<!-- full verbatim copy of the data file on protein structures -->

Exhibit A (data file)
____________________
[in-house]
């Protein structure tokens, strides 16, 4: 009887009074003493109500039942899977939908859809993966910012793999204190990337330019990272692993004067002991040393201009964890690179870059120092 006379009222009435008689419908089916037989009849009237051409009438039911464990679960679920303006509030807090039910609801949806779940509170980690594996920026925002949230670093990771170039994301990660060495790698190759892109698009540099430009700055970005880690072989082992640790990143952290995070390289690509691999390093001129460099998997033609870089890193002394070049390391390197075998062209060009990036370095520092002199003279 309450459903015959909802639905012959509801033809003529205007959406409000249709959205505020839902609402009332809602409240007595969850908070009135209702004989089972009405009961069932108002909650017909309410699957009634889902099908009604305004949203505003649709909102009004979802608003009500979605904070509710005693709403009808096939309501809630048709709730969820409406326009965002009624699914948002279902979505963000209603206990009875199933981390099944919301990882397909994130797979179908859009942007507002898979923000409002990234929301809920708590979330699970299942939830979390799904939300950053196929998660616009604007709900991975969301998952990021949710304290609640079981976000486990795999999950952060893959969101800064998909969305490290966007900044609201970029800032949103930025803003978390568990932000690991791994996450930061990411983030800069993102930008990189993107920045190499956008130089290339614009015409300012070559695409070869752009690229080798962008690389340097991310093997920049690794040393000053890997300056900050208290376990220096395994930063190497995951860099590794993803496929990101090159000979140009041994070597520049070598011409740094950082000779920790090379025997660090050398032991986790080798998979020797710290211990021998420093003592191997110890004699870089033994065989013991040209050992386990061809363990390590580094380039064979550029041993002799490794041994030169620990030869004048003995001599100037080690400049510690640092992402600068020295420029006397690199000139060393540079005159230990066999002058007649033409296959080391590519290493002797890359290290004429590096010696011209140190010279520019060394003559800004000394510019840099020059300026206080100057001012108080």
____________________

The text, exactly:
[in-house]
């Protein structure tokens, strides 16, 4: 009887009074003493109500039942899977939908859809993966910012793999204190990337330019990272692993004067002991040393201009964890690179870059120092 006379009222009435008689419908089916037989009849009237051409009438039911464990679960679920303006509030807090039910609801949806779940509170980690594996920026925002949230670093990771170039994301990660060495790698190759892109698009540099430009700055970005880690072989082992640790990143952290995070390289690509691999390093001129460099998997033609870089890193002394070049390391390197075998062209060009990036370095520092002199003279 309450459903015959909802639905012959509801033809003529205007959406409000249709959205505020839902609402009332809602409240007595969850908070009135209702004989089972009405009961069932108002909650017909309410699957009634889902099908009604305004949203505003649709909102009004979802608003009500979605904070509710005693709403009808096939309501809630048709709730969820409406326009965002009624699914948002279902979505963000209603206990009875199933981390099944919301990882397909994130797979179908859009942007507002898979923000409002990234929301809920708590979330699970299942939830979390799904939300950053196929998660616009604007709900991975969301998952990021949710304290609640079981976000486990795999999950952060893959969101800064998909969305490290966007900044609201970029800032949103930025803003978390568990932000690991791994996450930061990411983030800069993102930008990189993107920045190499956008130089290339614009015409300012070559695409070869752009690229080798962008690389340097991310093997920049690794040393000053890997300056900050208290376990220096395994930063190497995951860099590794993803496929990101090159000979140009041994070597520049070598011409740094950082000779920790090379025997660090050398032991986790080798998979020797710290211990021998420093003592191997110890004699870089033994065989013991040209050992386990061809363990390590580094380039064979550029041993002799490794041994030169620990030869004048003995001599100037080690400049510690640092992402600068020295420029006397690199000139060393540079005159230990066999002058007649033409296959080391590519290493002797890359290290004429590096010696011209140190010279520019060394003559800004000394510019840099020059300026206080100057001012108080």